The following event that helps shape Henry’s ideology of war, death, courage, and manhood is his encounter with the group of injured soldiers. When traveling with the wounded soldiers, Henry is questioned about his wound, and is forced to face is self-deception. He becomes envious of these men because they had a “red badge of courage” to attest for their courage on the battle field (Crane, 50). Although he thinks that he wants a wound, he comes across his old friend Jim who is badly wounded and in need of some help. His growth is displayed when he accepts the responsibility of helping Jim out by promising him that if he falls dead he would move his body out of the road (Crane, 53). Henry fulfilled the request of moving him from the road, only later to run from his aid when Jim enquired about Henry’s wound. At this time, he felt that he “could not keep his crime concealed in his bosom” and felt that he had to tell the soldier that he was not injured (Crane, 59). He could not face the truth and therefore stranded Jim in a field. Henry held anger toward death at this time, and Crane uses an impressionistic image of the “red sun pasted in the sky like a wafer” (56). The recognition that the universe is not sympathetic is a pivotal moment in Henry’s growth and development.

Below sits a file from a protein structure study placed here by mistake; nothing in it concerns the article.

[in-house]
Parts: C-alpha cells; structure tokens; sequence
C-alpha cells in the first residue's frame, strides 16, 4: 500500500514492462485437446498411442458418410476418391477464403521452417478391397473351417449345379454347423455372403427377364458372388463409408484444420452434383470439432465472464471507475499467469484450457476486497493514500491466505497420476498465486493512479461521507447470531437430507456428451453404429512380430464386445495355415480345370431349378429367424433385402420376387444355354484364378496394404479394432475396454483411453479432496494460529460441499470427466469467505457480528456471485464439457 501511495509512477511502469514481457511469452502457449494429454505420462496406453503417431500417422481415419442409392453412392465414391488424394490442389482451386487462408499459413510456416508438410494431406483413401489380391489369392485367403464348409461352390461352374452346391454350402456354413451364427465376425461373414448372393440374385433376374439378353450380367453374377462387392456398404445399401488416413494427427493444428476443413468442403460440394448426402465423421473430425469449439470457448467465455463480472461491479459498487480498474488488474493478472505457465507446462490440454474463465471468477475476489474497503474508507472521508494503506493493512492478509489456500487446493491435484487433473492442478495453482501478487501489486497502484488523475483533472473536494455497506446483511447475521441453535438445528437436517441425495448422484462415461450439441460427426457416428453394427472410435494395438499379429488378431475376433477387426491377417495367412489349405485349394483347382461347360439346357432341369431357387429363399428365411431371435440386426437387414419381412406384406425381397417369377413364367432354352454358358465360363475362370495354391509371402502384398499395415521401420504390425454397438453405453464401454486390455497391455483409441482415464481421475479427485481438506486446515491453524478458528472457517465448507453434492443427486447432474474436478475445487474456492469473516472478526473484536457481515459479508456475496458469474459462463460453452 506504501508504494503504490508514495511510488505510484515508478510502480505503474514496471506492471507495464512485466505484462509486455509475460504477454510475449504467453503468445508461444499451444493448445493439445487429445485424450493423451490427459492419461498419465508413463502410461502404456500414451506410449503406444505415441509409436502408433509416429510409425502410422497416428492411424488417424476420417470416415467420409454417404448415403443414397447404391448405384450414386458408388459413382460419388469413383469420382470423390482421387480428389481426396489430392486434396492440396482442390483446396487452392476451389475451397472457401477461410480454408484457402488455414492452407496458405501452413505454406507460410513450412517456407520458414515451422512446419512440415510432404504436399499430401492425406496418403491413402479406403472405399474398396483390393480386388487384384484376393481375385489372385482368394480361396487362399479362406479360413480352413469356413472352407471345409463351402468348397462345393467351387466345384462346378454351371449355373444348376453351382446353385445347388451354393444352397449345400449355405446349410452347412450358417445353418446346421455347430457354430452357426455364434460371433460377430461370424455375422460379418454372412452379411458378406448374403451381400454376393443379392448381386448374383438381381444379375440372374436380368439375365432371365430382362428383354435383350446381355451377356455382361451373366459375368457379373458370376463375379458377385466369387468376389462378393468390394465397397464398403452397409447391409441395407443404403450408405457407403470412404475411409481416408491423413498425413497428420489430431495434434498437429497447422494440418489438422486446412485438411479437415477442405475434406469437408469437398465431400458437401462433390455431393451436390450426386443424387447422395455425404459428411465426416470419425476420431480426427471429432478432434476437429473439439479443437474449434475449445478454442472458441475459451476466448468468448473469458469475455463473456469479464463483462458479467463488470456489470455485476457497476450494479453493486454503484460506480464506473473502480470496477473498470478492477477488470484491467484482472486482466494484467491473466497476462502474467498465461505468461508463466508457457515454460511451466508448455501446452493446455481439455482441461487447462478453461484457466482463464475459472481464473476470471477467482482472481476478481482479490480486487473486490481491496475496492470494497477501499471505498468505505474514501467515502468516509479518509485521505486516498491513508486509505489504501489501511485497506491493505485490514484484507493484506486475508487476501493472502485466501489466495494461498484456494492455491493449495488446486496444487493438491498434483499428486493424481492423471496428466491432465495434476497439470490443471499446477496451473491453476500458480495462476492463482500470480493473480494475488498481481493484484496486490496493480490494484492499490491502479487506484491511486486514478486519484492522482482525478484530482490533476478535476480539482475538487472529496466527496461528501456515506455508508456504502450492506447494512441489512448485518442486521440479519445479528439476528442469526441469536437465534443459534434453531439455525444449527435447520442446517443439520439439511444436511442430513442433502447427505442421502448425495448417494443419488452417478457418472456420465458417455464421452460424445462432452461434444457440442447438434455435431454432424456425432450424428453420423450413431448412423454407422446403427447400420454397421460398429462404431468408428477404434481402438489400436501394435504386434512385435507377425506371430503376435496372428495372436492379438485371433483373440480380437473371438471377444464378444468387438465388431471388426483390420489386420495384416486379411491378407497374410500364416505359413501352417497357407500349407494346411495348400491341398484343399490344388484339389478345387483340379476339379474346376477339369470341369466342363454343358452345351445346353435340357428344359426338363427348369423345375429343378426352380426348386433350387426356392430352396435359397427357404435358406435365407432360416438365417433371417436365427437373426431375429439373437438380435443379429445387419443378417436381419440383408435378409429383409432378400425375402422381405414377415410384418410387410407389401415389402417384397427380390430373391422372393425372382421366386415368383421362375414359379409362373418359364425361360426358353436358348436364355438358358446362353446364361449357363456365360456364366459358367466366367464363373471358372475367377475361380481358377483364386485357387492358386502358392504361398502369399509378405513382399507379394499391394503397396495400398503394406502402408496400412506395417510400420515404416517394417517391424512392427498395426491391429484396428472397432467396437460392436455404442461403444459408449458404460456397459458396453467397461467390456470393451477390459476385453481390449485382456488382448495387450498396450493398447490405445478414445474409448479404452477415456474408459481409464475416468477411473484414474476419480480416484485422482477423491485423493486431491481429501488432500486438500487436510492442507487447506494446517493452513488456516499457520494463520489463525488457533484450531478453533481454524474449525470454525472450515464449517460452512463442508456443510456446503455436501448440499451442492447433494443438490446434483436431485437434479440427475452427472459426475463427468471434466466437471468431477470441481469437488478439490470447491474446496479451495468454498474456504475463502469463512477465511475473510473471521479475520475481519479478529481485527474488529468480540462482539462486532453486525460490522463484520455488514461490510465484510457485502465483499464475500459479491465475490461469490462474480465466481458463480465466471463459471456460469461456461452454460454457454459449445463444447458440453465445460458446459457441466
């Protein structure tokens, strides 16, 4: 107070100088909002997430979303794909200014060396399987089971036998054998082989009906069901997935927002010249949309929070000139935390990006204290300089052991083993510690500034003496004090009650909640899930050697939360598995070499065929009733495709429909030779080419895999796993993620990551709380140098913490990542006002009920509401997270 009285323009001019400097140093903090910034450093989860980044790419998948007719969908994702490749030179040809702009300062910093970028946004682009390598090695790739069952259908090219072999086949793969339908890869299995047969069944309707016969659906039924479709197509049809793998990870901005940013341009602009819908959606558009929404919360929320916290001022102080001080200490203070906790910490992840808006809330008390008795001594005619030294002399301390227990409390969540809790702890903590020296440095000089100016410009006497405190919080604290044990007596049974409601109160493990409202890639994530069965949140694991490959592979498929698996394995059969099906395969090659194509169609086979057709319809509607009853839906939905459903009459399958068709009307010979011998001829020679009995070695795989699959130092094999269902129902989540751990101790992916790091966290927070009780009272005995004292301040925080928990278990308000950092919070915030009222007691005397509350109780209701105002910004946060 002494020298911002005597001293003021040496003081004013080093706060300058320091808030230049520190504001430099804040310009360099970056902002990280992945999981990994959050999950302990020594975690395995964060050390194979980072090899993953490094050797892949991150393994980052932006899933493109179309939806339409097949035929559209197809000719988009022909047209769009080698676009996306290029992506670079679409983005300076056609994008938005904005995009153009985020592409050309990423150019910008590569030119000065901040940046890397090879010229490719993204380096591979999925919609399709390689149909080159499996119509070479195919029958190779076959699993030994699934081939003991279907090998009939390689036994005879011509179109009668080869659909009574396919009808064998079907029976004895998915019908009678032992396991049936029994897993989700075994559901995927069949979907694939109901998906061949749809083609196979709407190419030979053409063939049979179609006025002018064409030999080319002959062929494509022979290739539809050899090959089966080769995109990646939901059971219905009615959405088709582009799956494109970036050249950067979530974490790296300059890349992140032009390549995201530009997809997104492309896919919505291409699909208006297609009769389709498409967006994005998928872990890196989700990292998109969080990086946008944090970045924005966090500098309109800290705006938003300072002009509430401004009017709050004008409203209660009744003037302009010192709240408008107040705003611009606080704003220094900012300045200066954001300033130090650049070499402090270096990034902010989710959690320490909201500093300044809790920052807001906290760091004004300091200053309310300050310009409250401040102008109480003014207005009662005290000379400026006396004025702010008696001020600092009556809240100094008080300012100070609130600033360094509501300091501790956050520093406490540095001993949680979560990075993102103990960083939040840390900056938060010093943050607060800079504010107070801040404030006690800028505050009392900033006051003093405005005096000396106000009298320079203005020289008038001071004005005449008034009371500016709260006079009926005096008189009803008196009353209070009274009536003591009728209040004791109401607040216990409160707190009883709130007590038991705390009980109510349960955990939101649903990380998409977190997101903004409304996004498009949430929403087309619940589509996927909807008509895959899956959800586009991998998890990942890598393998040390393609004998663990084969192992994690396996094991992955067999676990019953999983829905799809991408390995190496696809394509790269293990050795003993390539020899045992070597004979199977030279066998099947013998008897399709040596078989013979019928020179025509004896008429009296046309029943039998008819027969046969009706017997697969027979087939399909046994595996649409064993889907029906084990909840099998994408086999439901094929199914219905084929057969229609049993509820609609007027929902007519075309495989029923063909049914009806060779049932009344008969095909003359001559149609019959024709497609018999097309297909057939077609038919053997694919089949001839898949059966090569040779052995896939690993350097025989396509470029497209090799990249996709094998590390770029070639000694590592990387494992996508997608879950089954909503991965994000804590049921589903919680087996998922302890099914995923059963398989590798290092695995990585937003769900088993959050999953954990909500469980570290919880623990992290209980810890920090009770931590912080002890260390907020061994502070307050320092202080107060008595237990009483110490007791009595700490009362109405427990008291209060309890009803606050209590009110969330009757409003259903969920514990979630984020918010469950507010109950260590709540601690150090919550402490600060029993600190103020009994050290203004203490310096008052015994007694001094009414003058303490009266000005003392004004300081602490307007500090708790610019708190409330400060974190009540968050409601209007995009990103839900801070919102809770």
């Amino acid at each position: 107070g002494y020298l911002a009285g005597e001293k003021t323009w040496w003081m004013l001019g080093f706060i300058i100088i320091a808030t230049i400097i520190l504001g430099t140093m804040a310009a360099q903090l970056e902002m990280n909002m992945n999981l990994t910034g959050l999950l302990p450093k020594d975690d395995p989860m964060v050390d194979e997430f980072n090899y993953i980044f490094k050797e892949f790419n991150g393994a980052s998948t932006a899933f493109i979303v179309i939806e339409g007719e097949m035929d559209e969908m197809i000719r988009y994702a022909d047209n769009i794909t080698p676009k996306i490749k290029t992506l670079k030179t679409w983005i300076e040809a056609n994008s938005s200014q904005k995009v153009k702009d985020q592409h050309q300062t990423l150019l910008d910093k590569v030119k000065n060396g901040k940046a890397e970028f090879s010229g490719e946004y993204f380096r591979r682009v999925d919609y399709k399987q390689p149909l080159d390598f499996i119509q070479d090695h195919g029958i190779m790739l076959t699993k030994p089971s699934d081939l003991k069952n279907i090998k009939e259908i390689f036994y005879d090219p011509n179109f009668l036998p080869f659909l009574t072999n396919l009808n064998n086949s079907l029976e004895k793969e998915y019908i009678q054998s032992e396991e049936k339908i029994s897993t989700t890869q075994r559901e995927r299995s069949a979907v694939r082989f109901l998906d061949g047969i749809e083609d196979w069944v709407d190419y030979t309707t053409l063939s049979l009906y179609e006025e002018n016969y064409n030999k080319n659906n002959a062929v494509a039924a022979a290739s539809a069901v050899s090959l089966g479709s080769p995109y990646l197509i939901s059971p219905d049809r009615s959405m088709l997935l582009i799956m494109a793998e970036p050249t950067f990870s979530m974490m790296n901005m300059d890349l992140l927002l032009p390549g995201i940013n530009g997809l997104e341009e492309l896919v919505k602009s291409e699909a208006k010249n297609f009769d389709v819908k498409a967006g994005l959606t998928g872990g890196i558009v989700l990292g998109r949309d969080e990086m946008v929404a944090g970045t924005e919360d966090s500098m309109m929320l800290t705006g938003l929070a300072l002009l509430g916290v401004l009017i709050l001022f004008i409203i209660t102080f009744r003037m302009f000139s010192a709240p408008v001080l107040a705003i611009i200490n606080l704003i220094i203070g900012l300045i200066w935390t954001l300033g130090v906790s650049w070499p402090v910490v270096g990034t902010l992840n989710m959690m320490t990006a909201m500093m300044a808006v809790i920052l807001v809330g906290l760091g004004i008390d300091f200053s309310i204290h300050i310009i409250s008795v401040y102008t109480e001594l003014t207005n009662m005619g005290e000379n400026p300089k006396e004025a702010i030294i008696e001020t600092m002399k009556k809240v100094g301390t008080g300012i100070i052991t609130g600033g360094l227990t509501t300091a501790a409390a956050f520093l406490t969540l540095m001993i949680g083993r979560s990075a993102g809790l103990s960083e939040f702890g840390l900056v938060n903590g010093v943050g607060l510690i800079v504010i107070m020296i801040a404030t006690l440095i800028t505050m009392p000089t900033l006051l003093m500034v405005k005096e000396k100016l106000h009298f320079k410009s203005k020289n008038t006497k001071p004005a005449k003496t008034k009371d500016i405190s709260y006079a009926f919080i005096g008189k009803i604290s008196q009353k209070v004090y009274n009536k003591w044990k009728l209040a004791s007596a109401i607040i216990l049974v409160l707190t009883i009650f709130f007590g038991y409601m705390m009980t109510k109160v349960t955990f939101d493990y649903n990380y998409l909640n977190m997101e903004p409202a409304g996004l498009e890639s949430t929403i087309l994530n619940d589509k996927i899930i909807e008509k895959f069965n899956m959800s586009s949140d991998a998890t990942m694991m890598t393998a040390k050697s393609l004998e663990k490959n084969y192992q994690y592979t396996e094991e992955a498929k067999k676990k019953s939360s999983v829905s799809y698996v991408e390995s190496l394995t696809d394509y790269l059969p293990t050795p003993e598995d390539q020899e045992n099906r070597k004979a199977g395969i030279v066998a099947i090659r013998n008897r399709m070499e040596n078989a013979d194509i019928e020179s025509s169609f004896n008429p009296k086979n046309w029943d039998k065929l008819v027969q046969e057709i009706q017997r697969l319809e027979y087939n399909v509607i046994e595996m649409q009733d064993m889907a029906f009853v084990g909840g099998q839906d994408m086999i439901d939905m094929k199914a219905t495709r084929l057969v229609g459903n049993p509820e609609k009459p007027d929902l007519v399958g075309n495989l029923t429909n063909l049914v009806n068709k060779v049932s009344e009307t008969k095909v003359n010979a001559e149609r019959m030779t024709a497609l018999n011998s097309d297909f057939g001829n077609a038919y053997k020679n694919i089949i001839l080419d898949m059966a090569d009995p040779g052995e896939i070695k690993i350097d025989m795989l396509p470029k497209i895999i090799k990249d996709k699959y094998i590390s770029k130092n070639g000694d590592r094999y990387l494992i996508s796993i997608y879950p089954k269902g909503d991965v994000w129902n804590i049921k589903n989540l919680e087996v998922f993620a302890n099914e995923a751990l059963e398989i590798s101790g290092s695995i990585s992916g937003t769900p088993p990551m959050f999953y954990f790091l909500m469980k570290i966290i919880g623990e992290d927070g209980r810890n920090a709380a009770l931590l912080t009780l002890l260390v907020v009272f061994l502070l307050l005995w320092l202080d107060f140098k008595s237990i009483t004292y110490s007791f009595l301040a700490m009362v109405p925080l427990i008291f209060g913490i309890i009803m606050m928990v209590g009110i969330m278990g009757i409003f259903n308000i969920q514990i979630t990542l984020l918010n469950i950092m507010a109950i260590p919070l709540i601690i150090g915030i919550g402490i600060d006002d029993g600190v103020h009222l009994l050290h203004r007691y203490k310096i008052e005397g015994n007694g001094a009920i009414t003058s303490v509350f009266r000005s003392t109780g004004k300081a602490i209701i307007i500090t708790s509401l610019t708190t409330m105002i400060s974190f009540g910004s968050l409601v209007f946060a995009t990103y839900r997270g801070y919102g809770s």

Henry hated himself for leaving the soldier in need, and admitted to himself that he could never become a hero. At this point of self-awareness, Henry feels envious of the corpses of the fallen soldiers (Crane, 75). He became comfortable with death and he expected his own fate would be worse than that of the corpses, because of the guilt he felt about leaving his regiment. He expects that his comrades will call him a coward, and never forgive him for his youthful tendencies at war. Ironically, when he realized that it was wrong to flee from his regiment, he is faced with men who are running from war. He grabbed a fellow infantryman to get information about the battle ahead, and was hit in the forehead by the end of the man’s rifle (Crane, 66-67). As moments passed, the pain grew and he had his only “red badge of courage” in an act that was far from courageous, in Henry’s opinion.